Photo Credit: ©GettyImages/Darwin Brandis
It’s that time of year again.
We’re going to lose weight, exercise more, get out of debt, stick to a budget, stop smoking, save for the future and spend more time with family.
We make resolutions because we want to bring change to bear on our circumstances. We want to improve ourselves and our quality of life. And the top resolutions, for most people, tend to revolve around the same three poles: money, health, and family.
But what would a set of New Year’s resolutions look like for you and your church, your role as a leader, or simply as someone who wants to live a life of strategic Kingdom investment?
And specifically, what if they came from the Bible?
Though many more could be added, here are 15 biblically-based resolutions to consider:
1. Pray more.
So he said to me, “This is the word of the Lord… ‘Not by might nor by power, but by my Spirit,’” says the Lord Almighty. (Zechariah 4:6)
2. Invest in your spiritual gift(s).
Do not neglect your gift, which was given you through prophecy when the body of elders laid their hands on you. Be diligent in these matters; give yourself wholly to them, so that everyone may see your progress. (1 Timothy 4:14-15)
3. Get more intentional about evangelism.
I have become all things to all people so that by all possible means I might save some. (1 Corinthians 9:22)
4. Care for yourself spiritually.
Not that I have already obtained all this, or have already arrived at my goal, but I press on to take hold of that for which Christ Jesus took hold of me. (Philippians 3:12)
5. Make the tough decisions you know are best.
And now, compelled by the Spirit, I am going to Jerusalem, not knowing what will happen to me there. I only know that in every city the Holy Spirit warns me that prison and hardships are facing me. However, I consider my life worth nothing to me; my only aim is to finish the race and complete the task the Lord Jesus has given me — the task of testifying to the good news of God’s grace. (Acts 20:22-24)
6. Confront debilitating patterns of sin.
Therefore, since we are surrounded by such a great cloud of witnesses, let us throw off everything that hinders and the sin that so easily entangles. And let us run with perseverance the race marked out for us. (Hebrews 12:1)
7. Do the hard work needed to build community.
If your brother or sister sins against you, go and point out their fault, just between the two of you. If they listen to you, you have won them over. (Matthew 18:15)
8. Keep in touch with contemporary culture.
From the tribe of Issachar, there were 200 leaders…All these men understood the signs of the times and knew the best course for Israel to take. (1 Chronicles 12:32)
9. Quit comparing yourself to other Christians, other leaders, and other churches.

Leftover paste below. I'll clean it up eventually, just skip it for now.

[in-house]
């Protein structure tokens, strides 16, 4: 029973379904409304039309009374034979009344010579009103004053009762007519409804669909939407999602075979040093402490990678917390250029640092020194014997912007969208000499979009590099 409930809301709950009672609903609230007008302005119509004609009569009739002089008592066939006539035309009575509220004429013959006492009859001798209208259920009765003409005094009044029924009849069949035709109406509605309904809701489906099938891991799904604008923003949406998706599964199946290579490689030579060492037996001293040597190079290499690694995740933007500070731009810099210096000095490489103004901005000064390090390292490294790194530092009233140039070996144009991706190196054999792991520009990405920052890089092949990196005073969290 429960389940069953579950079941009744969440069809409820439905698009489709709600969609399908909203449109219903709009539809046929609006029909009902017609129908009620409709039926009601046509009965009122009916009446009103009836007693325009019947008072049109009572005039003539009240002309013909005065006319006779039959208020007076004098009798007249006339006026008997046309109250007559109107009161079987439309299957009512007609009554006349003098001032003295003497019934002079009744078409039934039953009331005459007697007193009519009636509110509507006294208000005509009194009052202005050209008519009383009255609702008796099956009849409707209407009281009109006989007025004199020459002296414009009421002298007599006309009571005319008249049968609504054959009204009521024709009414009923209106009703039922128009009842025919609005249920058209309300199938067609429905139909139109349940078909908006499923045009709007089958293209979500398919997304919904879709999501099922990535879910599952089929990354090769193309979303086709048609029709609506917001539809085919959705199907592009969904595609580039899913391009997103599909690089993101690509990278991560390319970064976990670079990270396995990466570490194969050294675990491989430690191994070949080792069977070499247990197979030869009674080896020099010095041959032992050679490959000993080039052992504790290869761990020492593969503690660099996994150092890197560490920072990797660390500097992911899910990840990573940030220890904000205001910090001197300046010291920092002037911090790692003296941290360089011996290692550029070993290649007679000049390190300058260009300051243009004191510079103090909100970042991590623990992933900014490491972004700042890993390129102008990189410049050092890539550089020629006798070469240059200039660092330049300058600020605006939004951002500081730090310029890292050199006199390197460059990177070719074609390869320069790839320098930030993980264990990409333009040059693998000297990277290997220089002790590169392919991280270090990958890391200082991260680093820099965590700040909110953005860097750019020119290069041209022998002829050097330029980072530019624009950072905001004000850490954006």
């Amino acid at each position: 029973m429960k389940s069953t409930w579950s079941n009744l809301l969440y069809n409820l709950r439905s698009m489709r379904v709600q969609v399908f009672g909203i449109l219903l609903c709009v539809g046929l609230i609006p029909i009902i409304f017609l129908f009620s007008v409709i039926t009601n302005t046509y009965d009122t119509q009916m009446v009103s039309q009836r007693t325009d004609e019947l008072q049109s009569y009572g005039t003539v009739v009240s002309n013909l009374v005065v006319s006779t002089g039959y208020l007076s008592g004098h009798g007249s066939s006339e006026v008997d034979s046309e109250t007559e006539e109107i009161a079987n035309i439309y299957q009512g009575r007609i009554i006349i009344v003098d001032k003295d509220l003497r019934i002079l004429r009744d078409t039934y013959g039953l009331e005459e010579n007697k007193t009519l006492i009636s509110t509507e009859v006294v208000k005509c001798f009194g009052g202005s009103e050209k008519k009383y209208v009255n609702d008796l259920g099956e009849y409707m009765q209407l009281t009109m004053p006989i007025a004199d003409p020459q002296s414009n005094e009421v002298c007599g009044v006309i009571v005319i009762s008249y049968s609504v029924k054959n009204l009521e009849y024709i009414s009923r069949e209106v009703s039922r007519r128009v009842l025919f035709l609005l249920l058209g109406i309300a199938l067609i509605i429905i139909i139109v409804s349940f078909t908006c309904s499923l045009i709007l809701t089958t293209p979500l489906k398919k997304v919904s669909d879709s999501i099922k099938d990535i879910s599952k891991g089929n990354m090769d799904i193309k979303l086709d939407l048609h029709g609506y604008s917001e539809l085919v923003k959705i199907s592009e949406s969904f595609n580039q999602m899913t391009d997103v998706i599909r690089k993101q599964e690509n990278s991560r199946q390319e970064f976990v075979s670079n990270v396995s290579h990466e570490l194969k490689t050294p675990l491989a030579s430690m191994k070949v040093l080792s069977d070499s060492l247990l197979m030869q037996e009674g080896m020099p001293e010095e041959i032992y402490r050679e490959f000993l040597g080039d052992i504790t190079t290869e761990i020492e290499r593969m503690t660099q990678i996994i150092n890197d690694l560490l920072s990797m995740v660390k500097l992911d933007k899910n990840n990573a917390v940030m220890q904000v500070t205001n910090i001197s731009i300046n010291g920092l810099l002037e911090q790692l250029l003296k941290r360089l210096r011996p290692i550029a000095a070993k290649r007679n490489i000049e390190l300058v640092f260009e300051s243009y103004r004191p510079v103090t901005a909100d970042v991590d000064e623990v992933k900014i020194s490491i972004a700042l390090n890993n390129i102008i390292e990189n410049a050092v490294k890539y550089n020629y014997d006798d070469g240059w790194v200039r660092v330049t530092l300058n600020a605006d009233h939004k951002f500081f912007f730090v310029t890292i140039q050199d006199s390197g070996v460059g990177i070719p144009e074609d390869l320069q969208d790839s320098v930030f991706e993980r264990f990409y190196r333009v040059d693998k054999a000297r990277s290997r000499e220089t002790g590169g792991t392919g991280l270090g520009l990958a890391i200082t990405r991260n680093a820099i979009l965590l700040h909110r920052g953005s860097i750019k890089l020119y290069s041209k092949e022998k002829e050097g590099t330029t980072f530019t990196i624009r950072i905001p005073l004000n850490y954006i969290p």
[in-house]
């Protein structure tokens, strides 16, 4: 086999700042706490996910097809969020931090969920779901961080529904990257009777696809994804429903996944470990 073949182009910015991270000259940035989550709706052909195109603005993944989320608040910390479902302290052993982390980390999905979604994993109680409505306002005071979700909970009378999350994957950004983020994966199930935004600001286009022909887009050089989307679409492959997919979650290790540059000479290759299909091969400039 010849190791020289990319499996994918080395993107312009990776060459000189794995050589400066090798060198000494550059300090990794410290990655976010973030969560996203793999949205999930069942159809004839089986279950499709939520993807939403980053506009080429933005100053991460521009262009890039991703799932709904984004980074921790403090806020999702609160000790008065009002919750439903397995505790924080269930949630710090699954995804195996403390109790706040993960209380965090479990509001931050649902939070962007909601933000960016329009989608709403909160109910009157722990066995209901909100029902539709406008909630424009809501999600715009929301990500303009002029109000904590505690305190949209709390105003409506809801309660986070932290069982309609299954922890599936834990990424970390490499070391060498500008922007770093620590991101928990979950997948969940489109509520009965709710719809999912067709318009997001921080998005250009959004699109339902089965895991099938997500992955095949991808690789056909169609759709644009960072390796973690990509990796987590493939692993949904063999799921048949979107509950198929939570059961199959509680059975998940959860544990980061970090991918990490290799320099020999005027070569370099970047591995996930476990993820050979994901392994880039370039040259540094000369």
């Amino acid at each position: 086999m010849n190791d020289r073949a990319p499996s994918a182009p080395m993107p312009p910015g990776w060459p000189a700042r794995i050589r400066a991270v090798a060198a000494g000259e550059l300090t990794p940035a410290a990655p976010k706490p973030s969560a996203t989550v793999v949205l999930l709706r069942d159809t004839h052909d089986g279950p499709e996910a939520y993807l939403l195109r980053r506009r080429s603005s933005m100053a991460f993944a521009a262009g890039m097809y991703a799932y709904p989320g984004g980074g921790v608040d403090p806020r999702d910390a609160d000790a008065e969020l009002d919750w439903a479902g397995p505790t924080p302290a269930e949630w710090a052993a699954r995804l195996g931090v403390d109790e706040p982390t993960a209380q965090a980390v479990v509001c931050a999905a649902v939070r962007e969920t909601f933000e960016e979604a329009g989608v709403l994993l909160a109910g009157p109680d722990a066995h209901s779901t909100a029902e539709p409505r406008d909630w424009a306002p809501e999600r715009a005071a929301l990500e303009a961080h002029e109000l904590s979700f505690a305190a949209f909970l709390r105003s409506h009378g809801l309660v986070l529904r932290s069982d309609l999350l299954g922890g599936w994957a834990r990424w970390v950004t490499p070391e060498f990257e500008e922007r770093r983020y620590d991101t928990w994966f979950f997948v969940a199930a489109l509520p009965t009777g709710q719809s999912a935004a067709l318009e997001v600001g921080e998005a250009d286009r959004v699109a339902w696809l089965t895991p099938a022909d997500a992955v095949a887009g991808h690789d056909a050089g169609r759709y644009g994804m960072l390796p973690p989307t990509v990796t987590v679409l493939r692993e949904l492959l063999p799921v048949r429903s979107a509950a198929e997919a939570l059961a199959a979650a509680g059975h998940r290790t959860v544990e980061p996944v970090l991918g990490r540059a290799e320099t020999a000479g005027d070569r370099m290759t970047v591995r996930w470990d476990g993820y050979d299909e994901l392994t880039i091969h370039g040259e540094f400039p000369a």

Turning his head, Peter noticed the disciple Jesus loved following right behind. When Peter noticed him, he asked Jesus, “Master, what’s going to happen to him?” Jesus said, “If I want him to live until I come again, what’s that to you? You – follow me.” That is how the rumor got out among the brothers that this disciple wouldn’t die. But that is not what Jesus said. He simply said, “If I want him to live until I come again, what’s that to you?” (John 21:20-23, Msg)
10. Read more.
11. Prioritize your family.
A leader must be well-thought-of, committed to his wife…attentive to his own children and having their respect. For if someone is unable to handle his own affairs, how can he take care of God’s church? (2 Timothy 3:2-5, Msg)
12. Refuse to use ministry to satisfy your personal ambition.
Should you then seek great things for yourself? Do not seek them. (Jeremiah 45:5)
13. Love people, not just crowds.
If I speak with human eloquence and angelic ecstasy but don’t love, I’m nothing but the creaking of a rusty gate. If I speak God’s Word with power, revealing all his mysteries and making everything plain as day, and if I have faith that says to a mountain, “Jump,” and it jumps, but I don’t love, I’m nothing. If I give everything I own to the poor and even go to the stake to be burned as a martyr, but I don’t love, I’ve gotten nowhere. So, no matter what I say, what I believe, and what I do, I’m bankrupt without love. (1 Corinthians 13:1-3, Msg)
14. Be more open to change.
See, I am doing a new thing! Now it springs up; do you not perceive it? (Isaiah 43:19)
15. Stay focused on the vision.
They devoted themselves to the apostles’ teaching and to the fellowship, to the breaking of bread and to prayer. Everyone was filled with awe, and many wonders and signs performed by the apostles. All the believers were together and had everything in common. They sold property and possessions to give to anyone who had need. Every day they continued to meet together in the temple courts. They broke bread in their homes and ate together with glad and sincere hearts, praising God and enjoying the favor of all the people. And the Lord added to their number daily those who were being saved. (Acts 2:42-47)
Editor’s Note: This past blog is a favorite of the Editorial Team and has become a New Year’s tradition. Enjoy!
James Emery White is the founding and senior pastor of Mecklenburg Community Church in Charlotte, NC, and the ranked adjunctive professor of theology and culture at Gordon-Conwell Theological Seminary, where he also served as their fourth president. His forthcoming book, Meet Generation Z: Understanding and Reaching the New Post-Christian Culture, is available for pre-order on Amazon. To enjoy a free subscription to the Church and Culture blog, visit ChurchAndCulture.org, where you can view past blogs in our archive and read the latest church and culture news from around the world. Follow Dr. White on twitter @JamesEmeryWhite.